I'm Alan Trevennor, I'm a technical author and I am from the UK.
I'm creating a project for a book. This uses an AVR microcontroller and the Arduino TLC5940 library created by Alex Leone to provide the basic drive for the TLC. The project requires the TLC to drive up to ten single LEDs in non-multiplexed mode. Of course the reason for using the TLC5940 is so that these can be faded in and out using the PWM features of the chip. The GSCLK is being provided by extending the MCU's 8 MHz clock out - and yes this is a symetrical square wave. The PWM values being sent go from end to end (0 to 4095). The dot correction feature is disabled VPRG = Low, DCPRG = HIGH
It all works fine, except that the LEDs are not as bright as they should be. Which brings me to my question.
Is the formula in the datasheet based on any assumption on how the load is wired? I want 20ma forward current through each LED to get them on good and bright and so I have used the calculation:
( 1.24 / 0.020 ) x 31.5 = 1,953
to get to the need for a 2K resistor on IREF. Looking around on various forums and circuit diagrams, most people seem to have arrived at the same value for 20ma LEDs. My problem is that, at PWM value of 4095 (and putting the + side of each LED onto +5V) the LEDs were very un-bright. For comparison, I rigged up an identical LED connected to +5V through a 270R resistor (i.e. about 19ma) and that was much, much brighter than the ones hung off the TLC.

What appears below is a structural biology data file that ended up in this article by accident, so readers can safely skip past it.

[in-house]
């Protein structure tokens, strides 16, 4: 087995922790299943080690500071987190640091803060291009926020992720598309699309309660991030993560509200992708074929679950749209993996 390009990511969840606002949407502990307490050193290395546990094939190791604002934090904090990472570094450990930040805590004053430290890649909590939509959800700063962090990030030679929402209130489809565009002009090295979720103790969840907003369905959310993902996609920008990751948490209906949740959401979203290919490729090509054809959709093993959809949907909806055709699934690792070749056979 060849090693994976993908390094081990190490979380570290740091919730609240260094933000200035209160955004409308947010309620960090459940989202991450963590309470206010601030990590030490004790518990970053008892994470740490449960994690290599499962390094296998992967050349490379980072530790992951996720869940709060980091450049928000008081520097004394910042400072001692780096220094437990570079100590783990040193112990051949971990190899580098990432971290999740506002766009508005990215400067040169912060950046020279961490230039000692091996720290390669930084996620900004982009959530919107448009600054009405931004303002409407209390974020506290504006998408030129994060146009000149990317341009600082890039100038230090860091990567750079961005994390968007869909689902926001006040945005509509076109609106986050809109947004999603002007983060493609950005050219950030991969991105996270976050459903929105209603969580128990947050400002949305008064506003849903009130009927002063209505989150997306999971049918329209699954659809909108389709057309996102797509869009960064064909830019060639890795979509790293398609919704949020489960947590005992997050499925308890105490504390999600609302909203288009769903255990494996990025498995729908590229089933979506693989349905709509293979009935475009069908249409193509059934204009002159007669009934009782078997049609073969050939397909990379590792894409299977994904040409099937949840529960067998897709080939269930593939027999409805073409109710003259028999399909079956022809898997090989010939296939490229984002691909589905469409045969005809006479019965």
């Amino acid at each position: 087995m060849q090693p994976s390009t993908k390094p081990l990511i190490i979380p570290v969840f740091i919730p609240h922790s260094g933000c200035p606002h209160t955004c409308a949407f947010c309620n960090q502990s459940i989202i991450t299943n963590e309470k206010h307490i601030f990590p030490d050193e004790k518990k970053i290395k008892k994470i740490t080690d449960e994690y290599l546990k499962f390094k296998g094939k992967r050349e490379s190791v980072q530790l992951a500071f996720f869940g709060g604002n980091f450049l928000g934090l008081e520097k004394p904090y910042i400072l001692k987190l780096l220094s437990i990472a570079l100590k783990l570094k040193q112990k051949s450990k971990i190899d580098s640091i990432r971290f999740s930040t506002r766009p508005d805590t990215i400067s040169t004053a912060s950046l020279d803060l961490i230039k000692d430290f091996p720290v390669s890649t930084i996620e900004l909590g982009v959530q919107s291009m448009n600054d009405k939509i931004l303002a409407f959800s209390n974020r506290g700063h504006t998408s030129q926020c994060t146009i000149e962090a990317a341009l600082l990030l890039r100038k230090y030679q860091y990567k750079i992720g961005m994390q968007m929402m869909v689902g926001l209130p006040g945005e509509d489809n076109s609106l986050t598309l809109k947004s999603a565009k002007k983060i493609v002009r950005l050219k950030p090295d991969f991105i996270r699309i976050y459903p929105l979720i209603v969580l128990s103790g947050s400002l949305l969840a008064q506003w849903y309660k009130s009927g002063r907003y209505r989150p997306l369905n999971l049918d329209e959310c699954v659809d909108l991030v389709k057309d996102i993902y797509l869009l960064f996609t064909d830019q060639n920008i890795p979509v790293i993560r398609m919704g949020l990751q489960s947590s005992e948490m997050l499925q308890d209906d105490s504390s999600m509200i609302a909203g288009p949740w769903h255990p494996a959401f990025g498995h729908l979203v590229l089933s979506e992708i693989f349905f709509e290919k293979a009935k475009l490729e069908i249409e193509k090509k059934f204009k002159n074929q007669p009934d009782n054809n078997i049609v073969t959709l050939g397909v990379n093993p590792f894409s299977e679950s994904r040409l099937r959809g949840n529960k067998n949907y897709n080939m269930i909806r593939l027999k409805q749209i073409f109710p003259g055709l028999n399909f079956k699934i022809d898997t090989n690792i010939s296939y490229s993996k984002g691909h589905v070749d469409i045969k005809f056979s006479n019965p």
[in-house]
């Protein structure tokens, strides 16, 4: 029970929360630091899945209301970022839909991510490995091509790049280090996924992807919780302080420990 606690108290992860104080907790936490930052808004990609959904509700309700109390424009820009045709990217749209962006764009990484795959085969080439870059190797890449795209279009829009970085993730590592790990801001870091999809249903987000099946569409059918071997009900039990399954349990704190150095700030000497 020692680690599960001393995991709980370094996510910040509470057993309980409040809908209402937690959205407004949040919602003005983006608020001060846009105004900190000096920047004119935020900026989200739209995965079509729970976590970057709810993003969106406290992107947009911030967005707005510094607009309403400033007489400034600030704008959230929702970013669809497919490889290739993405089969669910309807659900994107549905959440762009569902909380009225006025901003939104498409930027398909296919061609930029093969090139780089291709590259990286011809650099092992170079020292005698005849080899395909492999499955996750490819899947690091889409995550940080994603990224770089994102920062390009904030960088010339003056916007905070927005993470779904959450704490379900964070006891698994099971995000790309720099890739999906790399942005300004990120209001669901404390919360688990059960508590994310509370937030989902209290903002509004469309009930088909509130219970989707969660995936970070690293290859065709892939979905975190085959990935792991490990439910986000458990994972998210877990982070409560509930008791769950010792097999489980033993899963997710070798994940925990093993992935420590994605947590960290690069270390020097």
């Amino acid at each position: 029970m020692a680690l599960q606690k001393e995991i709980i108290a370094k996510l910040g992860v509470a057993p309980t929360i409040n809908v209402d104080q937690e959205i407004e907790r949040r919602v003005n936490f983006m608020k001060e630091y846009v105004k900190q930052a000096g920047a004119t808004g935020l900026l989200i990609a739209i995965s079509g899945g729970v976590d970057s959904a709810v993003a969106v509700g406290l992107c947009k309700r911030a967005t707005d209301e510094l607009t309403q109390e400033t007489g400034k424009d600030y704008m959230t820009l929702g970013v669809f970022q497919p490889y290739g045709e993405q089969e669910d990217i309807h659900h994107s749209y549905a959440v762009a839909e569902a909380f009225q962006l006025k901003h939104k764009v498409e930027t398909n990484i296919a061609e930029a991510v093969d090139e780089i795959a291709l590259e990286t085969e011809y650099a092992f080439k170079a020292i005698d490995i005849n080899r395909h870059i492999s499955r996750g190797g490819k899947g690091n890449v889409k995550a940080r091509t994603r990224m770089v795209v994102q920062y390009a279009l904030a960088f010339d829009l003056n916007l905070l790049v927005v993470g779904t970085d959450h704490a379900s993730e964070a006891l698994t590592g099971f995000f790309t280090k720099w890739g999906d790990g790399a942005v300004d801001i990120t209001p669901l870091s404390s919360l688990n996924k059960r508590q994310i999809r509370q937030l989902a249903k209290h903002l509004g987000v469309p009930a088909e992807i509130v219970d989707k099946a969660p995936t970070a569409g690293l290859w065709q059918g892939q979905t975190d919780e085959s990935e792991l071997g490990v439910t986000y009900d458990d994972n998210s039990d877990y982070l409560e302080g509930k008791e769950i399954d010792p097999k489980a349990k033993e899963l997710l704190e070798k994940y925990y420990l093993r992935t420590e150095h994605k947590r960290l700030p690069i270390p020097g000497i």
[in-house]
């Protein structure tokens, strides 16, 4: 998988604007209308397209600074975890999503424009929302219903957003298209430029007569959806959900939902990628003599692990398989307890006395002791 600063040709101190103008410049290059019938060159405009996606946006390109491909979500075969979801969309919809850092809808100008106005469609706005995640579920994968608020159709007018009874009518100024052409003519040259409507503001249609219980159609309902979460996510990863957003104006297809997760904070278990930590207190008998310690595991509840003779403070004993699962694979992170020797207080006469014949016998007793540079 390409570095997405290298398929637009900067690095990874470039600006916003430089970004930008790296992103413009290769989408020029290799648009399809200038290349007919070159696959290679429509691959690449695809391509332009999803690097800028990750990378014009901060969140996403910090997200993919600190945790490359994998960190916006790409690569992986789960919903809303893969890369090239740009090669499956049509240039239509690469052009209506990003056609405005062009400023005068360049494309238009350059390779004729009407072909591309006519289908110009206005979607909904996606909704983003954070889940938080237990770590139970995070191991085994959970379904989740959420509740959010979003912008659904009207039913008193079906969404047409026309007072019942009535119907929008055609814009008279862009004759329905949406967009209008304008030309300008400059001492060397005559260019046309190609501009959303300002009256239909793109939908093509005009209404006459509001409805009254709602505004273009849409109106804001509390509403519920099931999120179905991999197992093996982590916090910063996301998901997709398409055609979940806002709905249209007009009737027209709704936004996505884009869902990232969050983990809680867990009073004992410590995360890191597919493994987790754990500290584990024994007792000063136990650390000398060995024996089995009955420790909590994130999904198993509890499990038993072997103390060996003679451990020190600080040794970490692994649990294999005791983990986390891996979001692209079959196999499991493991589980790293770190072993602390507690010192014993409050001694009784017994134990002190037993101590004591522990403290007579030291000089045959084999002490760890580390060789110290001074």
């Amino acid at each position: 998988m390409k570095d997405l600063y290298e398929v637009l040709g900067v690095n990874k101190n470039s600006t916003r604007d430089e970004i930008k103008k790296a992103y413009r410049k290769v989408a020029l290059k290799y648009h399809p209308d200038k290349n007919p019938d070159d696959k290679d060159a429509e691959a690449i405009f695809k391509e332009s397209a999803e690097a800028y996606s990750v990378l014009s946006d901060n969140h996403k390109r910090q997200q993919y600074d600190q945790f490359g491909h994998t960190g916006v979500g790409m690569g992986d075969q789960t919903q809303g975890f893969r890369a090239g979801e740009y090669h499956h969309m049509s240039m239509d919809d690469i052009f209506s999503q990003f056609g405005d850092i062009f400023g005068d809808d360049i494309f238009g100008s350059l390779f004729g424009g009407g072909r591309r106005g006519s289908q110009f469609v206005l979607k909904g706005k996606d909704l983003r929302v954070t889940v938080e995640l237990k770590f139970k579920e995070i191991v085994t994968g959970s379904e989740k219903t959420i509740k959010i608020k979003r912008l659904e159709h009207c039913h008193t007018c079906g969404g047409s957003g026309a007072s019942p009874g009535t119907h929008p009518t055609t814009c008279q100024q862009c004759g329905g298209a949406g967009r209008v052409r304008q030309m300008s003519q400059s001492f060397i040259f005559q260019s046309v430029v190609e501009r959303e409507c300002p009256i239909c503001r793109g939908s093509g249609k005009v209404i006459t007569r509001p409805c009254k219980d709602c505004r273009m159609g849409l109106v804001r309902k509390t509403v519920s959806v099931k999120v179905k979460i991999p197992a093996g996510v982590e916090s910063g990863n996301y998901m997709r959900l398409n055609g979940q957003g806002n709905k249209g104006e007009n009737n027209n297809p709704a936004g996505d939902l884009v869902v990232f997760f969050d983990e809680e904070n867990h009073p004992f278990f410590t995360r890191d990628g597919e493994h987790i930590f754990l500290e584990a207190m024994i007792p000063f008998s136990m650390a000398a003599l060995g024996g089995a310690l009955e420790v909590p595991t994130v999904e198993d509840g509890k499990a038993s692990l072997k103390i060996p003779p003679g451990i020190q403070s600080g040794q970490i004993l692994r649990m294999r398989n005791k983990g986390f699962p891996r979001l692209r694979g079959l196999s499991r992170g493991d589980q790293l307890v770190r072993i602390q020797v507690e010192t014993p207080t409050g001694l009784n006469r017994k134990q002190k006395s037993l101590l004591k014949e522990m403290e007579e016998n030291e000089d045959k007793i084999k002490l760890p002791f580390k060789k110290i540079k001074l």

I took the IREF resistor down to 1.2K which was a bit better, but nothing like the full brightness of the direct connect LED. As I had a spare 5940, I decided to go nuts and tried a 680R resistor off IREF - and that is pretty nearly as bright as the comparison LED. Now, the TLC is ever so slightly warm to the touch, but not in any distress at all.
So, I am puzzled as to why the formula gives me a resistor value that seems perhaps four times as high as it seems I need. My maths is abysmal, but I think I got that one right? Perhaps the formula assumes some kind of other usage for the chip? Of course, the library code I am using is a bit of a black box, but loads of people seem to have used it and I have not found anyone referencing this brightness thing as an issue. If I can get confirmation that I am understanding the datasheet correctly then I can go pester the library code author in case the problem is in there somehow.
Thanks in advance for any thoughts or suggestions.
Your TLC5940 IREF resistor calculation is correct. 1.92kohm will set a maximum LED current of 20mA. This assumes the dot correction regsiters are properly programmed and that you have a high enough voltage supply to the LEDs to properly drive them. It is best if you measure the LEDs forward current to understand why you have less brightness than you expect. You may have less peak current than you expect, or the duty cycle (PWM dimming) may be lower than you expect. You can measure put a resistor in series with the LED and differentially measure the voltage across it with an oscilloscope to understand your actual LED current.
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